Miami, among other things, has been a popular locale for cocaine smugglers over the years, breeding a thriving money laundering trade.

Cocaine seized
Much of the nation's cocaine enters via Florida. [Image Source: AP]

Given that Mr. Reid did not complete the exchange in question, it's possible he could see a reduced sentence or even be found innocent if he gets a good lawyer.
But when examined, the fees for becoming a licensed exchange aren't really that high in Florida -- around $1,000 USD or less per year.  Given the money these men were making they were at the least very sloppy, and at worst were aware that if they went legit, they might lose many of their high profile clients.
III. Feds, State Law Enforcement No Longer Casting Blind Eye to Bitcoin
These actions follow in the footsteps of less punitive federal actions from last year.  In early-to-mid 2013 the FinCEN started cracking down on unregistered Bitcoin money exchanges, including those that were based overseas.  But most were let off without felony charges.
New York and California state regulators have been debating requiring state licenses for Bitcoin exchanges with offices in state.  Some in these states have also suggested that business associated with Bitcoin -- such makers of wallet apps -- should have to apply for some sort of formal "Bitcoin license" and pay fees to the state.
In May officials in California threatened felony charges against members of the Bitcoin Foundation, a trade group representing the encrypted payment system, if they were to hold their planned "Future of Payments" conference as planned.  The threat created some outcry and controversy, but ultimately did not lead to any charges.
Things ratcheted up earlier this month at the federal level with the FinCEN indicting Robert "BTCKing" Faiella, 52 -- a Bitcoin trader -- and Charlie "Yankee" Shrem, 24, chief executive officer and compliance officer at the Bitcoin exchange company with money laundering charges.

Charlie Shrem
Charlie Shrem is among two men facing federal money laundering charges for a bitcoin trading operation.  [Image Source: Reuters]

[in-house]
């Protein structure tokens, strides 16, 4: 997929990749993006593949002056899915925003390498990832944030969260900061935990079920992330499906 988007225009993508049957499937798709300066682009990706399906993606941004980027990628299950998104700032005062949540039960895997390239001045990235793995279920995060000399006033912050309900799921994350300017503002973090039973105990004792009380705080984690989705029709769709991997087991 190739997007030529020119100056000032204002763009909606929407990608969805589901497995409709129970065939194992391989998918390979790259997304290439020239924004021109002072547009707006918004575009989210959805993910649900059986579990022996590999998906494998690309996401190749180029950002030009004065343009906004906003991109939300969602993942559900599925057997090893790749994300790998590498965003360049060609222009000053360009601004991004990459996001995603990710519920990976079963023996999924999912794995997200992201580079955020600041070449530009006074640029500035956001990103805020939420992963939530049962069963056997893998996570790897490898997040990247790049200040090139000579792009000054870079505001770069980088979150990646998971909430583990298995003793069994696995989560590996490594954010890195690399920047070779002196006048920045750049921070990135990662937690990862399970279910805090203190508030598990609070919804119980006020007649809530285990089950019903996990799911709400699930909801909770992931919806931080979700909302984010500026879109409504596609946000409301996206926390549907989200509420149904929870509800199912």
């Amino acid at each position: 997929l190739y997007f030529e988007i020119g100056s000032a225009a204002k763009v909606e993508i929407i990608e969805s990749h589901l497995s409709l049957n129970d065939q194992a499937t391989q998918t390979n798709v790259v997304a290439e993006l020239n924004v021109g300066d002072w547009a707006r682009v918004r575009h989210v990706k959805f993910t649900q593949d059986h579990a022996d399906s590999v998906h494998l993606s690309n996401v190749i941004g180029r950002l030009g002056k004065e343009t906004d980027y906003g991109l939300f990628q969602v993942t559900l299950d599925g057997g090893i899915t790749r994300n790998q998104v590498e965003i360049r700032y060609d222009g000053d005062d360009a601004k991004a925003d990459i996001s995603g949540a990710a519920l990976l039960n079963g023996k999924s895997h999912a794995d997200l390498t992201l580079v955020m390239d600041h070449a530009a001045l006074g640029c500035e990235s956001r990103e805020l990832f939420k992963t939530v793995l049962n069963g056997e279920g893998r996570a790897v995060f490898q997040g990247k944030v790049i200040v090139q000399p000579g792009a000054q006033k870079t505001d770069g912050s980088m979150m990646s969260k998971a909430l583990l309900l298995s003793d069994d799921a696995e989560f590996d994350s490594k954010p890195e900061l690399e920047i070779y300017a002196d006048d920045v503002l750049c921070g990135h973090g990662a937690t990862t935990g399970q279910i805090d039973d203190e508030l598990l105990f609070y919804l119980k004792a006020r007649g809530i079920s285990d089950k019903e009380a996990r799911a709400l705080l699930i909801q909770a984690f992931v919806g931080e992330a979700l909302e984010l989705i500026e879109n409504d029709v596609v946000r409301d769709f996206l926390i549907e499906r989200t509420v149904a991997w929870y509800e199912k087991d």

Given Mr. Shrem's background as a former young star of the financial industry executive space and his position as a VP of The Bitcoin Foundation, the arrest was considered very shocking. 
But federal agents painted a relatively convincing picture, revealing how they had monitored Mr. Shrem pretend to reject Mr. Faiella's advances on official email channels, while secretly instructing him on how to arrange illicit transactions associated with the underground marketplace Silk Road in parallel private communications.  The pictured painted was damning enough that Mr. Shrem was forced to resign from The Bitcoin Foundation, which does not condone illegal uses of the cryptocurrency.
So far, Florida is the first state to actually put forth a solid policy and charge Bitcoin entrepreneurs with a crime.  And while the trading described was certainly in essence digital money laundering, we haven't yet heard details indicating whether the traders were as brazen in their conversations about breaking the law as Mr. Shrem and his partner were.
In that regard the latest case could be viewed as the latest tightening of the thumbscrews on those who would abuse the growing money traffic route.

DEA arrest
Bitcoins are far from anonymous (2010 DEA arrest is pictured). [Image Source: AP]

Documents filed in the Florida case reiterate that those who think that real world activities associated with Bitcoin are magically more secure are foolish.  The federal indictment notes that law enforcement has actually come to appreciate how "highly traceable" Bitcoin is.  Indeed when a Bitcoin transaction occurs an announcement is sent out to all users, creating a digital trail of all transactions in the economy.  Law enforcement can use that information against you in court.
Regulation is far from the only concern on the minds of Bitcoin enthusiasts in recent months. The collapse of Mt. Gox -- formerly one of Bitcoin's largest exchanges -- highlighted the danger of digital bank runsVolatility from hacks that sold users coins at low prices, complaints of Bitcoin-mining malware, and unsavory sorts luring hapless Bitcoin enthusiasts into investment "Ponzi schemes" have been among the other recent problems Bitcoin has dealt with.
So far such worries have not been able to prevent the growth in adoption of the popular payment technology, but as Bitcoin continues to push further into the mainstream, they may start to take impact.  For now Bitcoin businesses must tread carefully in the promising field, lest they find their efforts -- earnest or otherwise -- earning them prison time as convicted felons.

Source: Krebs on Security

"What would I do? I'd shut it down and give the money back to the shareholders." -- Michael Dell, after being asked what to do with Apple Computer in 1997